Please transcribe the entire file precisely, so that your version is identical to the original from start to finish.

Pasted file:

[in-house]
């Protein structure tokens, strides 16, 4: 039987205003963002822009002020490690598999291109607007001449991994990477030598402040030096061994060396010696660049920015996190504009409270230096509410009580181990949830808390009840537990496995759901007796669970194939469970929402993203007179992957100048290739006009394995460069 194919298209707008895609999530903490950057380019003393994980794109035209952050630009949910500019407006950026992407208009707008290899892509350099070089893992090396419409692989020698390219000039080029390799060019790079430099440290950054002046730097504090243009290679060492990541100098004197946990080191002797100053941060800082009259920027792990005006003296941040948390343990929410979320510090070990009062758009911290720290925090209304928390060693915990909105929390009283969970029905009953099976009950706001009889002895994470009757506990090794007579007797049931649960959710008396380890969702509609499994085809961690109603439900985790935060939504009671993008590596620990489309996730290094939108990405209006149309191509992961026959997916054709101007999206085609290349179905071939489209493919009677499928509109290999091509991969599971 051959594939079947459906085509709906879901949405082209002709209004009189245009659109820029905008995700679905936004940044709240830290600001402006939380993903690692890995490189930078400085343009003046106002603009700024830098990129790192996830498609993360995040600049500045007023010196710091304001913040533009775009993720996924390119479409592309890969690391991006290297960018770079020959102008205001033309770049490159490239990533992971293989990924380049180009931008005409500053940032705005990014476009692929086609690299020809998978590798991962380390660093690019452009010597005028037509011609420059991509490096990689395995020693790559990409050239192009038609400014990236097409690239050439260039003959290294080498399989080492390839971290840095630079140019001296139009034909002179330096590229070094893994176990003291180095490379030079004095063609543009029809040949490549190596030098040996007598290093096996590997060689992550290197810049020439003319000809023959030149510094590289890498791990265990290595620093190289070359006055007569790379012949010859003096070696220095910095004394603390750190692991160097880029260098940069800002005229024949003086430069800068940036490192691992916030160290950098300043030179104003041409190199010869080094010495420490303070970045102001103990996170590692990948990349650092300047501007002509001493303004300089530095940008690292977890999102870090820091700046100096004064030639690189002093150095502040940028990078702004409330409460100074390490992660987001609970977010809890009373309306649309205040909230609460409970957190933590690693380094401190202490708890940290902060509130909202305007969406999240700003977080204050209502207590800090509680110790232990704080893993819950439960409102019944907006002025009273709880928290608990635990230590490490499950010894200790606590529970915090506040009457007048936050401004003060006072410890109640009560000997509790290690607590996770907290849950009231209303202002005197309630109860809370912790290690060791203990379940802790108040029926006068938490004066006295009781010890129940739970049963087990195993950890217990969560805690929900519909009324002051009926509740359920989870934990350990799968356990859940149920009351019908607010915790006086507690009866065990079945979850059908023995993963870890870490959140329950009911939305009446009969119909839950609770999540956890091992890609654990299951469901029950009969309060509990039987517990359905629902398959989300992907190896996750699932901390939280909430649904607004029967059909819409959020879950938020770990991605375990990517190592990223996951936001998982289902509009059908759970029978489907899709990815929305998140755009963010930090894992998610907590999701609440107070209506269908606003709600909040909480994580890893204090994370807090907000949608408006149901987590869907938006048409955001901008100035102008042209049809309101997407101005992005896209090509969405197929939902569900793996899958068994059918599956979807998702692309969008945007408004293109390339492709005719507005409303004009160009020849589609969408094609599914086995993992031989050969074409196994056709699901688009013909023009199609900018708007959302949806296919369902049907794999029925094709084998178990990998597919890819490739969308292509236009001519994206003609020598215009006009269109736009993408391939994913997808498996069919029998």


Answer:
[in-house]
């Protein structure tokens, strides 16, 4: 039987205003963002822009002020490690598999291109607007001449991994990477030598402040030096061994060396010696660049920015996190504009409270230096509410009580181990949830808390009840537990496995759901007796669970194939469970929402993203007179992957100048290739006009394995460069 194919298209707008895609999530903490950057380019003393994980794109035209952050630009949910500019407006950026992407208009707008290899892509350099070089893992090396419409692989020698390219000039080029390799060019790079430099440290950054002046730097504090243009290679060492990541100098004197946990080191002797100053941060800082009259920027792990005006003296941040948390343990929410979320510090070990009062758009911290720290925090209304928390060693915990909105929390009283969970029905009953099976009950706001009889002895994470009757506990090794007579007797049931649960959710008396380890969702509609499994085809961690109603439900985790935060939504009671993008590596620990489309996730290094939108990405209006149309191509992961026959997916054709101007999206085609290349179905071939489209493919009677499928509109290999091509991969599971 051959594939079947459906085509709906879901949405082209002709209004009189245009659109820029905008995700679905936004940044709240830290600001402006939380993903690692890995490189930078400085343009003046106002603009700024830098990129790192996830498609993360995040600049500045007023010196710091304001913040533009775009993720996924390119479409592309890969690391991006290297960018770079020959102008205001033309770049490159490239990533992971293989990924380049180009931008005409500053940032705005990014476009692929086609690299020809998978590798991962380390660093690019452009010597005028037509011609420059991509490096990689395995020693790559990409050239192009038609400014990236097409690239050439260039003959290294080498399989080492390839971290840095630079140019001296139009034909002179330096590229070094893994176990003291180095490379030079004095063609543009029809040949490549190596030098040996007598290093096996590997060689992550290197810049020439003319000809023959030149510094590289890498791990265990290595620093190289070359006055007569790379012949010859003096070696220095910095004394603390750190692991160097880029260098940069800002005229024949003086430069800068940036490192691992916030160290950098300043030179104003041409190199010869080094010495420490303070970045102001103990996170590692990948990349650092300047501007002509001493303004300089530095940008690292977890999102870090820091700046100096004064030639690189002093150095502040940028990078702004409330409460100074390490992660987001609970977010809890009373309306649309205040909230609460409970957190933590690693380094401190202490708890940290902060509130909202305007969406999240700003977080204050209502207590800090509680110790232990704080893993819950439960409102019944907006002025009273709880928290608990635990230590490490499950010894200790606590529970915090506040009457007048936050401004003060006072410890109640009560000997509790290690607590996770907290849950009231209303202002005197309630109860809370912790290690060791203990379940802790108040029926006068938490004066006295009781010890129940739970049963087990195993950890217990969560805690929900519909009324002051009926509740359920989870934990350990799968356990859940149920009351019908607010915790006086507690009866065990079945979850059908023995993963870890870490959140329950009911939305009446009969119909839950609770999540956890091992890609654990299951469901029950009969309060509990039987517990359905629902398959989300992907190896996750699932901390939280909430649904607004029967059909819409959020879950938020770990991605375990990517190592990223996951936001998982289902509009059908759970029978489907899709990815929305998140755009963010930090894992998610907590999701609440107070209506269908606003709600909040909480994580890893204090994370807090907000949608408006149901987590869907938006048409955001901008100035102008042209049809309101997407101005992005896209090509969405197929939902569900793996899958068994059918599956979807998702692309969008945007408004293109390339492709005719507005409303004009160009020849589609969408094609599914086995993992031989050969074409196994056709699901688009013909023009199609900018708007959302949806296919369902049907794999029925094709084998178990990998597919890819490739969308292509236009001519994206003609020598215009006009269109736009993408391939994913997808498996069919029998």